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    Free, publicly-accessible full text available June 25, 2024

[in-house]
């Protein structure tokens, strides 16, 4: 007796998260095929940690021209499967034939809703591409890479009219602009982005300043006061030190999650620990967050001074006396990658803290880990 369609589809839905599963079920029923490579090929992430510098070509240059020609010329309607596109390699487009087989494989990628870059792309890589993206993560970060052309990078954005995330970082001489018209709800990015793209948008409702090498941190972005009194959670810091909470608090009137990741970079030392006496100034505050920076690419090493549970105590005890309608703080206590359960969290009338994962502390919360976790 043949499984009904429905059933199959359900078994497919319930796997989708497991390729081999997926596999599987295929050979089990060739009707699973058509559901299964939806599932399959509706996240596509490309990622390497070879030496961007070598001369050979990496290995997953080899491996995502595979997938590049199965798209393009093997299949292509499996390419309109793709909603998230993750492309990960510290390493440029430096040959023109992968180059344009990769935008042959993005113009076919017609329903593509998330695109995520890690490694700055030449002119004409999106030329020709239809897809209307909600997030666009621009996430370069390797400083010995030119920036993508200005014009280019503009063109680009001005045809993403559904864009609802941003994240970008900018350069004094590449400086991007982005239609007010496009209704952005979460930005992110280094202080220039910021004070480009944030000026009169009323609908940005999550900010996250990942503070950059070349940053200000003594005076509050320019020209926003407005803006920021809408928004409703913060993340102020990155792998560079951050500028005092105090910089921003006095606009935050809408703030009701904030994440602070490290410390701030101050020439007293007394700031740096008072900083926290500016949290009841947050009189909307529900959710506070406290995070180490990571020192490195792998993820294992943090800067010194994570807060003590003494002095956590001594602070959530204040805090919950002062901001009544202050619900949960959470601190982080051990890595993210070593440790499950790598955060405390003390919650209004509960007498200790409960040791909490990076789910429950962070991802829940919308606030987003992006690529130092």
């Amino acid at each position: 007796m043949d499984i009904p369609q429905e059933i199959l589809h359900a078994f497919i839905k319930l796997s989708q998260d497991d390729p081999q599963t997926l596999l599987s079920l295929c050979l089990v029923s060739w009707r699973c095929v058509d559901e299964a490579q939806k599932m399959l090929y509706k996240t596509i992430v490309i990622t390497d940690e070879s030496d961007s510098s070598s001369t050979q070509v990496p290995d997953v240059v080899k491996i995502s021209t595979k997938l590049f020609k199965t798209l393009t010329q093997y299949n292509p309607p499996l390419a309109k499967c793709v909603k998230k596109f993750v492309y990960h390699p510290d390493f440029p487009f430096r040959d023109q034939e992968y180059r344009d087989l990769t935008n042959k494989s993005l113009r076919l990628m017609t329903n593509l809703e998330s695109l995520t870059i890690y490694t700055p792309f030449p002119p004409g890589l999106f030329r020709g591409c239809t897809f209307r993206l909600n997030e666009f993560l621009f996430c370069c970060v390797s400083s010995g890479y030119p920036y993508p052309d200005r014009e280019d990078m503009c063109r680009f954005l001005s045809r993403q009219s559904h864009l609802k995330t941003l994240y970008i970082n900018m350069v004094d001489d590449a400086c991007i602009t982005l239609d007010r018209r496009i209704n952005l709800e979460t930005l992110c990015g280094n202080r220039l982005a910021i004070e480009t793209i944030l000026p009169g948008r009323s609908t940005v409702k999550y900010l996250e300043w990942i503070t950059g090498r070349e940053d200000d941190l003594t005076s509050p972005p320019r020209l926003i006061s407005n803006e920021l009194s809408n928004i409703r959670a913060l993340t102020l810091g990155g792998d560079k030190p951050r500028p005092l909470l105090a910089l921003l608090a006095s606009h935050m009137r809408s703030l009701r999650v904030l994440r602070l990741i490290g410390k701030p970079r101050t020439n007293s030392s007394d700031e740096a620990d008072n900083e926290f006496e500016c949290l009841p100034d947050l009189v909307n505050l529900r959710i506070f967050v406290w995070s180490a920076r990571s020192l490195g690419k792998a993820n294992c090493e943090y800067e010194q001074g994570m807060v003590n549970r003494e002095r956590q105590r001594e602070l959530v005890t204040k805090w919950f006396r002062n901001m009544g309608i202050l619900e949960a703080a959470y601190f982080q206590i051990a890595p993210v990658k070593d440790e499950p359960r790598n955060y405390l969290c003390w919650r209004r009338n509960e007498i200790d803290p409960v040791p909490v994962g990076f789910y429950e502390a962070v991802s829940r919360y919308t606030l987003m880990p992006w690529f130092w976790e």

3. The performance of structured illumination microscopy (SIM) systems depends on the computational method used to process the raw data. In this paper, we present a regularized three-dimensional (3D) model-based (MB) restoration method with positivity constraint (PC) for 3D processing of data from 3D-SIM (or 3-beam interference SIM), in which the structured illumination pattern varies laterally and axially. The proposed 3D-MBPC method introduces positivity in the solution through the reconstruction of an auxiliary function using a conjugate-gradient method that minimizes the mean squared error between the data and the 3D imaging model. The 3D-MBPC method providesaxial super resolution, which is not the same as improved optical sectioning demonstrated with model-based approaches based on the 2D-SIM (or 2-beam interference SIM) imaging model, for either 2D or 3D processing of a single plane from a 3D-SIM dataset. Results obtained with our 3D-MBPC method show improved 3D resolution over what is achieved by the standard generalized Wiener filter method, the first known method that performs 3D processing of 3D-SIM data. Noisy simulation results quantify the achieved 3D resolution, which is shown to match theoretical predictions. Experimental verification of the 3D-MBPC method with biological data demonstrates successful application to data volumes of different sizes.